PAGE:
And they would enable most taxpayers to avoid submitting a tax return at all. Deductions are the primary reason for tax adjustments. Without them, taxpayers could set and forget. Most taxpayers, and the Tax Office, could concern themselves with other things, such as going after multinational corporations.

Now wouldn’t that spark joy?The Conversation

Steven Hamilton, Assistant professor, George Washington University

This article is republished from The Conversation under a Creative Commons license. Read the original article.

Bowen says Labor would have lower tax take than under Howard years


Michelle Grattan, University of Canberra

Shadow treasurer Chris Bowen on Wednesday will seek to counter the Coalition’s attack on Labor as high-taxing by saying a Shorten government would have a lower tax take as a proportion of the economy than under the Howard years.

Delivering his post-budget address at the National Press Club, Bowen will point to an analysis released by KPMG last week estimating that by the end of the forward estimates Labor’s tax-to-GDP ratio would be just over 24%.

“If the Liberal party want to attack us for that, they’d be attacking one of their own.

“Tax-to-GDP was at or above 24% of GDP five times during the Howard years. That is, for roughly half their time in office. And it was 24.3% in two of those years.

“Far from being high-taxing, based on KPMG’s analysis we’d have a lower tax take as a proportion of the economy than under the Howard years,” Bowen says in his speech, released ahead of delivery.

“Under a Labor government, Australia would have a lower tax take than Japan, New Zealand, Canada, United Kingdom, Germany, Netherlands and most other OECD economies. In fact, we would remain in the bottom third of all comparable OECD economies”.

Bowen condemns the proposed second and third stage of the budget’s tax cuts as “fiscal recklessness on an unprecedented scale”.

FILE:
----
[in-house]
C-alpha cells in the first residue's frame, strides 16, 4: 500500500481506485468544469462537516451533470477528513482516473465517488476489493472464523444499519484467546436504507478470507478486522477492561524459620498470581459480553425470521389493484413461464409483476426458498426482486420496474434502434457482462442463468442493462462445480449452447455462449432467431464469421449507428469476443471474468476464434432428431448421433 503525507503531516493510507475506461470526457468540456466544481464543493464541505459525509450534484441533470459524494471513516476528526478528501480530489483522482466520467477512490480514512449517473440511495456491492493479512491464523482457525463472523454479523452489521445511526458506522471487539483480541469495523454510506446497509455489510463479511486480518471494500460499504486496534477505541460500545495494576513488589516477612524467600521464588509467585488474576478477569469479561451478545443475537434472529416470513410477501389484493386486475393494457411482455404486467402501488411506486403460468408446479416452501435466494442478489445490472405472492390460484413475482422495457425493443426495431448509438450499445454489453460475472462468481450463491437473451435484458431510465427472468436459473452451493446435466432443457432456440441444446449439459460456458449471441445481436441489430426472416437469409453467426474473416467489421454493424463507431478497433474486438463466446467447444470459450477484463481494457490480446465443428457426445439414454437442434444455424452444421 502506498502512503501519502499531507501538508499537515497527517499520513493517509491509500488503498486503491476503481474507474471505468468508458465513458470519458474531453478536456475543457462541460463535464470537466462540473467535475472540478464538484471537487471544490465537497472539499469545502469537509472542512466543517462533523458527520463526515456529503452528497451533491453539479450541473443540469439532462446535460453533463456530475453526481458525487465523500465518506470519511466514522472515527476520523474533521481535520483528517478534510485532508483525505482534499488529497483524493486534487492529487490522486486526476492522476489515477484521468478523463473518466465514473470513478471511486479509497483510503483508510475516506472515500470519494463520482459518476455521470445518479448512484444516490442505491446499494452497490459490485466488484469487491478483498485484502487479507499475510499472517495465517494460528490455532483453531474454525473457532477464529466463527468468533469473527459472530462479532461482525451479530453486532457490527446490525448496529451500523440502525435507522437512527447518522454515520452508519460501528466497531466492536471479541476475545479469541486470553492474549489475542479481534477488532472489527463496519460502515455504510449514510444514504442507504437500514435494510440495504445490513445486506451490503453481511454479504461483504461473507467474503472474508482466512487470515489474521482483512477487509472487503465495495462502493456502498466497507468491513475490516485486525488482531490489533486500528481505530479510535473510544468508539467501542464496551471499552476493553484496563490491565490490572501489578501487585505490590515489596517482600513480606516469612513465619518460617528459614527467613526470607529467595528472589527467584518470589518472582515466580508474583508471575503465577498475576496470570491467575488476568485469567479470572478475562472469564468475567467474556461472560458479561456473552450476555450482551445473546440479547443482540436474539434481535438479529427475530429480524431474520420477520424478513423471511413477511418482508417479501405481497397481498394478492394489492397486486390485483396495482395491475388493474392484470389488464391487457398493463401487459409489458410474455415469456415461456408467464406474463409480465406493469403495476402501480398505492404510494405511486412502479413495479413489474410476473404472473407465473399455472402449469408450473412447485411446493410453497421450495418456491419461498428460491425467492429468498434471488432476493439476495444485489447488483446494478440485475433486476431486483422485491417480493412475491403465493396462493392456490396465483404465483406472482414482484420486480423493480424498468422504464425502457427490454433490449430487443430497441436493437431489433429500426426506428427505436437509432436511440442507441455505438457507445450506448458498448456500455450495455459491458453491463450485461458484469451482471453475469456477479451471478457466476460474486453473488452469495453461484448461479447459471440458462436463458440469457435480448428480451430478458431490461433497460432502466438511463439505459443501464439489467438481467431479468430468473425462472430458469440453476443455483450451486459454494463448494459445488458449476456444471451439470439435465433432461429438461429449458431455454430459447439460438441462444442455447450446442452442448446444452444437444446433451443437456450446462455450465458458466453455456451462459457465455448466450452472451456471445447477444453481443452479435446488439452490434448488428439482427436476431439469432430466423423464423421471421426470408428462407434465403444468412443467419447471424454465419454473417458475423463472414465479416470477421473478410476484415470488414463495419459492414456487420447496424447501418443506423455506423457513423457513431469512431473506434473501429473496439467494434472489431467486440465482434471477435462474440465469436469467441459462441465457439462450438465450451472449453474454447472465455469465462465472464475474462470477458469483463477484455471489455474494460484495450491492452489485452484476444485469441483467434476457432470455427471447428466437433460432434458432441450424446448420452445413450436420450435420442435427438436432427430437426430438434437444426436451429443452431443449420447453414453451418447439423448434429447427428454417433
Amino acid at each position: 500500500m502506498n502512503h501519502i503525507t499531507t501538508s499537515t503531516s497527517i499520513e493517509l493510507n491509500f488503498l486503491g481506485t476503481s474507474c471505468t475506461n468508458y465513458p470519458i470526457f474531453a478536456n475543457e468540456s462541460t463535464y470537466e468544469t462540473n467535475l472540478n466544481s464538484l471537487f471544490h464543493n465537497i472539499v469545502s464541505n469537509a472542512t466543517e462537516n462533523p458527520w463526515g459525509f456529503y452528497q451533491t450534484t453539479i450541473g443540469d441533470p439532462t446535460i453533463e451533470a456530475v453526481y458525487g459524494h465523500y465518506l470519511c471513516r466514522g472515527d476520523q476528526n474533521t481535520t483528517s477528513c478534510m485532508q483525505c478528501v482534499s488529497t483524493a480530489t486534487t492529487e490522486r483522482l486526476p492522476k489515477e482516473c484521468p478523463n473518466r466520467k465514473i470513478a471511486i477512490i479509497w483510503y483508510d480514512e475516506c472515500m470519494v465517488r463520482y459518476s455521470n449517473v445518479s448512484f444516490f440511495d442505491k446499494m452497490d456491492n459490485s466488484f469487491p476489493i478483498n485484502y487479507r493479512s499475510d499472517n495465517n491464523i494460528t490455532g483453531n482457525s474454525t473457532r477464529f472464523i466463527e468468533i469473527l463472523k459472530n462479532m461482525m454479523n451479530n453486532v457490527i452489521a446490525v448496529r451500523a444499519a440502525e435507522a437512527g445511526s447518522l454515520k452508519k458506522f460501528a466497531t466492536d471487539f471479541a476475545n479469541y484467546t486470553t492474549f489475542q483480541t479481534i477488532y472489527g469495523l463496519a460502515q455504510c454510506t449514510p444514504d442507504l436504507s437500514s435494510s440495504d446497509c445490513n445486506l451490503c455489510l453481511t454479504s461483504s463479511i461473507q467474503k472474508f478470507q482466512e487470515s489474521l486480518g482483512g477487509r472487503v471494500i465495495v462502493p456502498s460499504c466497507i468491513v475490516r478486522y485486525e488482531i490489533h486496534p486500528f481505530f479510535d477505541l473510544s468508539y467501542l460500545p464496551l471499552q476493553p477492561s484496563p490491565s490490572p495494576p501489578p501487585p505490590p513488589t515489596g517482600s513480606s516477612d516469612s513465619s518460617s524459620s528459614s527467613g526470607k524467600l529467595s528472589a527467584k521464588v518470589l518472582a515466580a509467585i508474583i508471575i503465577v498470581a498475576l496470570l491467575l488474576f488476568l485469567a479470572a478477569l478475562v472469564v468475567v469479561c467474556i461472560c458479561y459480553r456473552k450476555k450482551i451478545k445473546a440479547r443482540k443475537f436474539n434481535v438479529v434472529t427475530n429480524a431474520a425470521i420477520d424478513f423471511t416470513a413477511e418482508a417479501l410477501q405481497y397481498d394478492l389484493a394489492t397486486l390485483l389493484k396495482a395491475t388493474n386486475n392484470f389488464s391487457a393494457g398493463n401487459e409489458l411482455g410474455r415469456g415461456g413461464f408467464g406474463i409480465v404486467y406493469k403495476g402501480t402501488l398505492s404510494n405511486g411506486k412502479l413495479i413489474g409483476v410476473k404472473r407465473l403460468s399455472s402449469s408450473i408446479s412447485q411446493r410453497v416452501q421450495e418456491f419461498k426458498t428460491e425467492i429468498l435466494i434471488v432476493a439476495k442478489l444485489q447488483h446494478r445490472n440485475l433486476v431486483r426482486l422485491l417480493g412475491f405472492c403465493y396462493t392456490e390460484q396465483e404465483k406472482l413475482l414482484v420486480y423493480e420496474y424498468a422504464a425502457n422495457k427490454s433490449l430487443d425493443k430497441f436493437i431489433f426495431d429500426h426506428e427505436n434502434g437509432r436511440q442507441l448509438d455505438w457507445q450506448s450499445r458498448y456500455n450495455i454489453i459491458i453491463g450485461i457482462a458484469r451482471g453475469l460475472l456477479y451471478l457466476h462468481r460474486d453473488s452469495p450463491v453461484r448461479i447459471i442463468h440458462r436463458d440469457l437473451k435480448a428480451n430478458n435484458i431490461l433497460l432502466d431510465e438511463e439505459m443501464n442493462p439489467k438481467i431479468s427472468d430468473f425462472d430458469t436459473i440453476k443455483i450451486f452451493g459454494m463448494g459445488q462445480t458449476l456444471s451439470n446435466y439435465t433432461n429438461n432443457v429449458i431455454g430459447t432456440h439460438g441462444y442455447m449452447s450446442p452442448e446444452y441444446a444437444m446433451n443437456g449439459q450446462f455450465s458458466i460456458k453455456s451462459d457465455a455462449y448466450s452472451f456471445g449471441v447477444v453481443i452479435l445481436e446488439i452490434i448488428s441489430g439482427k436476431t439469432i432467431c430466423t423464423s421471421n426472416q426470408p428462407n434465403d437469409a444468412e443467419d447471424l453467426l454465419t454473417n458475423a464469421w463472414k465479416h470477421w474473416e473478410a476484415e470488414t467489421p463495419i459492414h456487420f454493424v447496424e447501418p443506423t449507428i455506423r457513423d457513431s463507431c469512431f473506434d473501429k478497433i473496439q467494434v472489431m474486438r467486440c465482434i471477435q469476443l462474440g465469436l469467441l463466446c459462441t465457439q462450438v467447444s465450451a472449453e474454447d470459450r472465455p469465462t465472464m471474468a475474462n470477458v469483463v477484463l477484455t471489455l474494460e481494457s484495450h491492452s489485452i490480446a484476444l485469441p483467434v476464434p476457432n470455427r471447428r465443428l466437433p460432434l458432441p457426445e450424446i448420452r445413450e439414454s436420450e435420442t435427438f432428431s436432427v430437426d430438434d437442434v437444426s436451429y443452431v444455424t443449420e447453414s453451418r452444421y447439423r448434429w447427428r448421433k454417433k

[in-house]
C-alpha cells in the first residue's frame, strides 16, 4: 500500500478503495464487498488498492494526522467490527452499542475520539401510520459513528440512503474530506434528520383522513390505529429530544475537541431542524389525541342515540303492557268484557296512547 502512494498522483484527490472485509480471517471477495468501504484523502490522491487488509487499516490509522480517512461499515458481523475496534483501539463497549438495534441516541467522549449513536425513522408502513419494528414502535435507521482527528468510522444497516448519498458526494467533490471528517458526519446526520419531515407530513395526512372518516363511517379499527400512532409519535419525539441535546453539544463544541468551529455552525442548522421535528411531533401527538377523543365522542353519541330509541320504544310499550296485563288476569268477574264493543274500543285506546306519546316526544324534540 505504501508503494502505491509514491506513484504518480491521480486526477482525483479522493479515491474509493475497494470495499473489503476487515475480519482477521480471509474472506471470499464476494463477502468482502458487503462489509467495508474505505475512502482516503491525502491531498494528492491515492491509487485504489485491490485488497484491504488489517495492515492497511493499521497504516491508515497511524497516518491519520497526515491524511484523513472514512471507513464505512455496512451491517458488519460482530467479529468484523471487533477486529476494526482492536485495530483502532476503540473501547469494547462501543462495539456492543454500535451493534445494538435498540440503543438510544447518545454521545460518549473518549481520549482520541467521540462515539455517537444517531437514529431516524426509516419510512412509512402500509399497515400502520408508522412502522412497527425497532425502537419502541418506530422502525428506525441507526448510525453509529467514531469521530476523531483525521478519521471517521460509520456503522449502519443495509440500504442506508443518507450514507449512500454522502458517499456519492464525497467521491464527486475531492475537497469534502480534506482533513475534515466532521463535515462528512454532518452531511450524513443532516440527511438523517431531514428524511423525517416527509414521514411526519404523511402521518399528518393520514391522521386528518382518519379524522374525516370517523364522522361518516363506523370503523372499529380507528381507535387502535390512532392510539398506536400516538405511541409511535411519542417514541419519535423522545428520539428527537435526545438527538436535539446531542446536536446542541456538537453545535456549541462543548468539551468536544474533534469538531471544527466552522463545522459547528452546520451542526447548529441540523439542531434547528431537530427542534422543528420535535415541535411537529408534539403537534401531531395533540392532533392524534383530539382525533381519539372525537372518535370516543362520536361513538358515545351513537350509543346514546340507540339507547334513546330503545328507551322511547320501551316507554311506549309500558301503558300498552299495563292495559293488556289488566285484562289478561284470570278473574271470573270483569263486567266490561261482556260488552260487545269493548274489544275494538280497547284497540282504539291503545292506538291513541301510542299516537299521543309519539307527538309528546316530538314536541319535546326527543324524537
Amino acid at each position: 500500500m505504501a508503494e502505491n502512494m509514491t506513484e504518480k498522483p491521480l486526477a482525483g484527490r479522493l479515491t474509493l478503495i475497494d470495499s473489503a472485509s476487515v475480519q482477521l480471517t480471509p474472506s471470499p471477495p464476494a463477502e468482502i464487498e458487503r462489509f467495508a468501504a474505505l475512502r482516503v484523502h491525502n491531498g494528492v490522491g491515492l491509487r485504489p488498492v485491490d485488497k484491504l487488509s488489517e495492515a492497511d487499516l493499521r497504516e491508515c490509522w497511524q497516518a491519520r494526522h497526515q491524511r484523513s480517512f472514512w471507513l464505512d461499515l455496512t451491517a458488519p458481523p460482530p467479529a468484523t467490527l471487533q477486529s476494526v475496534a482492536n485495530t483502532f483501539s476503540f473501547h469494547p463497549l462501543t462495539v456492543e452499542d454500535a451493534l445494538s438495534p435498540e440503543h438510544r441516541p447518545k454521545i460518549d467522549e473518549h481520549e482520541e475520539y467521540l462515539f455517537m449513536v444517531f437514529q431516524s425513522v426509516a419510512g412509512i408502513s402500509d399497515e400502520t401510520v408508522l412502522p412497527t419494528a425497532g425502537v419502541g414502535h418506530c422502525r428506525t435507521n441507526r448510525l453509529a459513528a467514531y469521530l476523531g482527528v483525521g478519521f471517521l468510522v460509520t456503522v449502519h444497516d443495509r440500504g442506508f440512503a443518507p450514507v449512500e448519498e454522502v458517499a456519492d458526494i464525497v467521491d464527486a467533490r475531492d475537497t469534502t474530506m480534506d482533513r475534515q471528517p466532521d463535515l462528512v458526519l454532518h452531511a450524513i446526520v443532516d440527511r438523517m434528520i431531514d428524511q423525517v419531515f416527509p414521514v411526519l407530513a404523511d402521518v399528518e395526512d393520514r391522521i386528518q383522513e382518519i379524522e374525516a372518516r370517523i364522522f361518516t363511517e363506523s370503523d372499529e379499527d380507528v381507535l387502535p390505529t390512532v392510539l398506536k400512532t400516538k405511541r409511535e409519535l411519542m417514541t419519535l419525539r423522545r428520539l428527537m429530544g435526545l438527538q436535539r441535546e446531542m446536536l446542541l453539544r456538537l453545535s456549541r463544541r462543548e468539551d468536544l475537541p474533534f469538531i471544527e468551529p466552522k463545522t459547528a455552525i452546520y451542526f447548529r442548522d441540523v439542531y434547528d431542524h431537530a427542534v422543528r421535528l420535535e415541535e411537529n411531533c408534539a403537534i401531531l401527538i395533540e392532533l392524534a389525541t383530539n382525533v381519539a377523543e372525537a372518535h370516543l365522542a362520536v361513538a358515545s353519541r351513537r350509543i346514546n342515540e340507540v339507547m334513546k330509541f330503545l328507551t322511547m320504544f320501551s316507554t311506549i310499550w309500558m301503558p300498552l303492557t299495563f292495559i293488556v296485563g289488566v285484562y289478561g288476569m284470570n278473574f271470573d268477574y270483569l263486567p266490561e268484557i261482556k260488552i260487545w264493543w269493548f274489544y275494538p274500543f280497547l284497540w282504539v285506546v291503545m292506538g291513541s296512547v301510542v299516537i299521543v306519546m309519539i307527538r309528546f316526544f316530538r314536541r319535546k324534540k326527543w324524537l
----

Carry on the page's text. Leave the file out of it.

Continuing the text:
They are regressive “and the claim they can be afforded is based on dodgy accounting,” he says.

“If the government is planning on paying for these tax cuts with spending cuts they should outline those spending cuts before an election – not afterwards like they normally do,” he says.

Labor has adopted the first stage of the tax cuts, and improved on it for low income earners, but rejected the other stages. The tax package had not yet been legislated.

The budget provides that from 2022-23 the top threshold of the 19% tax bracket will be increased from $41,000 to $45,000 and the low income tax offset from $645 to $700. From 2024-25 the 32.5% rate would be reduced to 30%.

Bowen says it will be 18 months before the assumptions underpinning the projected 2019-20 surplus can be fully assessed, and he questions the budget’s projections in the out years.

“The budget surplus in 2022-23 is projected to be a thin $9 billion, just 0.4% GDP.

“A surplus that wouldn’t be there were it not for the government apparently spending $12 billion less than it anticipated just six months ago at MYEFO [the budget update].

“What Government decisions have led to this significant reduction in government spending?”

Bowen says information from Senate Estimates indicated there had been no such decisions.

“The Department of Finance told the Senate that there was a ‘methodology change’.

“A methodology change that boosted the bottom line in that year by $7.8 billion. We have a surplus by methodology,” Bowen says.

“More miraculously, under the government’s assumptions, payments to GDP free fall from close to 25% GDP this year – the average level under the Coalition government – to around 23.6% of GDP by the end of the decade, well below historical averages.

“The size of government magically shrinks over time. If they are going to cut government services they should outline what they are”.

The Grattan Institute had called out this claimed reduction in spending in its analysis, Bowen says.

He says bigger surpluses are needed and a Labor government would deliver them.

“Based on the budget figures presented by the government last week, at the election we’ll present a fiscal plan with bigger budget surpluses and one that pays down more debt”.

Highlighting that Labor would take a very experienced team into office Bowen says: “If Labor forms a government, sixteen out of 21 of us in the cabinet would have served at the cabinet level before. I can’t begin to tell you what a difference this would make, making us a better government for it.

“Bill Shorten will be the first Labor prime minister elected from opposition since Andrew Fisher who has previous ministerial experience.”The Conversation

Michelle Grattan, Professorial Fellow, University of Canberra

This article is republished from The Conversation under a Creative Commons license. Read the original article.